The Fellowship[edit]

After serving as national co-director of inter-religious affairs for the Anti-Defamation League, Eckstein founded the Holyland Fellowship of Christians and Jews in 1983 to help Christians and Jews work together on projects promoting the safety and security of Jews in Israel and around the world. The organization was renamed the International Fellowship of Christians and Jews in 1991.[5]

When Eckstein started the Fellowship, he had no salary, no medical benefits and a pregnant wife. He worked part-time as a rabbi. In the early years, he received the majority of his donations from fellow Jews. Often these gifts were grudgingly given. "I don't know what you're doing, and I don't know if I like what you're doing," one Jewish philanthropist from Chicago said to him, but he nonetheless donated.[6] But from the mid-1990s, he became increasingly popular with Evangelical Christians, leading to rapidly increasing growth of the charity each year. By 2003, the International Fellowship of Christians and Jews was listed as the second largest charity in Israel.[6]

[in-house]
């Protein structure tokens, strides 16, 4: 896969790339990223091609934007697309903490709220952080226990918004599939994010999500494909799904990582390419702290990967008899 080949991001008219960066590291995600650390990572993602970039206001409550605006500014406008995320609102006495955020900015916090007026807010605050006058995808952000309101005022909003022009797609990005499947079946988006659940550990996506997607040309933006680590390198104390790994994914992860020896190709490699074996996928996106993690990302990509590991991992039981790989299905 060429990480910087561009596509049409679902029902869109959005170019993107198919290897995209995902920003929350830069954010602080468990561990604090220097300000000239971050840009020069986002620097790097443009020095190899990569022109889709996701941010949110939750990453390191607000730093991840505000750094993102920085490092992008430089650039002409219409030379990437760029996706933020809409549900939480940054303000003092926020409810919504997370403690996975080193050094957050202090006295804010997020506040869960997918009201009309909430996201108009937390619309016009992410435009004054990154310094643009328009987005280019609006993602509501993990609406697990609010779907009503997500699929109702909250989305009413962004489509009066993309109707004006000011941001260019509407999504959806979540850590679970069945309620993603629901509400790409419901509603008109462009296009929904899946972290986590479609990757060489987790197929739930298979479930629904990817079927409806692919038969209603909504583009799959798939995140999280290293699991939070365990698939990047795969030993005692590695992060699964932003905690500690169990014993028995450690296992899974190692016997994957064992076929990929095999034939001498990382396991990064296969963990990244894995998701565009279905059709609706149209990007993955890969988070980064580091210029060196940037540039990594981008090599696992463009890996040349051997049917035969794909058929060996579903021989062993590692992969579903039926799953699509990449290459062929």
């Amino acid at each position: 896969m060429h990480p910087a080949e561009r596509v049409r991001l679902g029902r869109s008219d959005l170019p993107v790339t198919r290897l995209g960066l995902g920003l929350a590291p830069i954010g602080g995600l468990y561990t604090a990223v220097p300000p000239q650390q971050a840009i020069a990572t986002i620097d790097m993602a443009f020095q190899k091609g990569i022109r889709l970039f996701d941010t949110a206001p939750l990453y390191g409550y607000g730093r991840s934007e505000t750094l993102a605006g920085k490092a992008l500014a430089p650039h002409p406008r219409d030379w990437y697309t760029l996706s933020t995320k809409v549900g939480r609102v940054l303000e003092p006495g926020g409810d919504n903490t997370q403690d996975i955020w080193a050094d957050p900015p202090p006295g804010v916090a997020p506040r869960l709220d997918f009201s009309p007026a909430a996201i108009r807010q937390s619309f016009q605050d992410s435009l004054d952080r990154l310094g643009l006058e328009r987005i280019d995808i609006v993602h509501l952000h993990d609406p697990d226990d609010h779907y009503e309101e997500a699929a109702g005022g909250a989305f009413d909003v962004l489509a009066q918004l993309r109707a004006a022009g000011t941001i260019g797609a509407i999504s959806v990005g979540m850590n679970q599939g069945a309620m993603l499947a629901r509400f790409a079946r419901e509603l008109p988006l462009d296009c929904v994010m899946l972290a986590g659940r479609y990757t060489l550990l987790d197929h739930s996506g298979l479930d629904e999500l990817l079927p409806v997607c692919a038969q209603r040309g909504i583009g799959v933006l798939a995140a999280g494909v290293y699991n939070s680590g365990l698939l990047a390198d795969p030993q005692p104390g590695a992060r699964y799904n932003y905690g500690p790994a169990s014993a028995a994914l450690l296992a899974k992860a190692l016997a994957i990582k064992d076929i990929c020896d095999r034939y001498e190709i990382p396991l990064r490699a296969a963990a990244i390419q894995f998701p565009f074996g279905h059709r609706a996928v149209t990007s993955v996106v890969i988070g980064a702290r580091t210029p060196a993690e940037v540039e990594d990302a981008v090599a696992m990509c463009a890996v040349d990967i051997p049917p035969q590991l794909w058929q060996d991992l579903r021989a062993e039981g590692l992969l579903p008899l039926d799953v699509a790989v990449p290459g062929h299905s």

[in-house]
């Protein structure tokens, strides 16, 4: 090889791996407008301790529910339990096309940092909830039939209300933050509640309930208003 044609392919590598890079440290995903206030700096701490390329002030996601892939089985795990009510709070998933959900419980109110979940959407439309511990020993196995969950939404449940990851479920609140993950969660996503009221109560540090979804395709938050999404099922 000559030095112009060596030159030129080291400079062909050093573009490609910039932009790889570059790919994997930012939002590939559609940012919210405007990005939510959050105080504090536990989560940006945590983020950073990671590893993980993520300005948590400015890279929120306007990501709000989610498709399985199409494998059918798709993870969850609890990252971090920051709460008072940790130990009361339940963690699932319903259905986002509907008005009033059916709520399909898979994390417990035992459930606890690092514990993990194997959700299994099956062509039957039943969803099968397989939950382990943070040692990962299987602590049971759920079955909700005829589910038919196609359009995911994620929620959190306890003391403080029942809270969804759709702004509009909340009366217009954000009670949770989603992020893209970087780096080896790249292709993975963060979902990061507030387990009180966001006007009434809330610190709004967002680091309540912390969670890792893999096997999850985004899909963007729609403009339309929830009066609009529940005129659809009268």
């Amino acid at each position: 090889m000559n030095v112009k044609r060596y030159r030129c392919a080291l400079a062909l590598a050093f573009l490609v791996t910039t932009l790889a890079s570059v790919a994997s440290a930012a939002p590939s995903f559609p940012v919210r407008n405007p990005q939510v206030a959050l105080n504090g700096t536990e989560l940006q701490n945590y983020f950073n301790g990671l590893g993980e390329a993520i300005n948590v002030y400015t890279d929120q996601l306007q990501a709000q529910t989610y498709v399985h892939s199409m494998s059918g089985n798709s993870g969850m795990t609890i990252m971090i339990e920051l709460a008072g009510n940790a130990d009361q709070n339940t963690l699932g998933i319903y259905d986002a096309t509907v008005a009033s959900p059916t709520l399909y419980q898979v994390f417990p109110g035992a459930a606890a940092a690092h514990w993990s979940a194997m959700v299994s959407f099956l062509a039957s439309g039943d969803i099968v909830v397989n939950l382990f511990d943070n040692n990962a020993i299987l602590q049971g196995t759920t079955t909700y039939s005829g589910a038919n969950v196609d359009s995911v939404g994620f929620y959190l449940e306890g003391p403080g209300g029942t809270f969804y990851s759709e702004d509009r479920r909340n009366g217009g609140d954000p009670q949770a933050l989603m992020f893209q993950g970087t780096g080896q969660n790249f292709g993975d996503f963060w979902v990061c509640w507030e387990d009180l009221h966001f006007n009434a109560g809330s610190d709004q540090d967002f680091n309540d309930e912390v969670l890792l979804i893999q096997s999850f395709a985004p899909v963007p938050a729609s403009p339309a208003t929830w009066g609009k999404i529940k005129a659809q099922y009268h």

Criticism and response[edit]

A July 24, 2005, New York Times magazine article by Zev Chafets notes: "For decades, Orthodox critics have accused Eckstein of being a closet Christian; in addition, The Jewish Observer, the house magazine of the ultra-Orthodox organization Agudath Israel of America, called Eckstein's work "a curse." The Times article also states, "Many of the Jews who once derided Eckstein for depending on the kindness of strangers now want to be his best friends."[6]

As Eckstein grew increasingly powerful, he attracted criticism from parts of the Orthodox community from which he came and whose good opinion he covets.[6]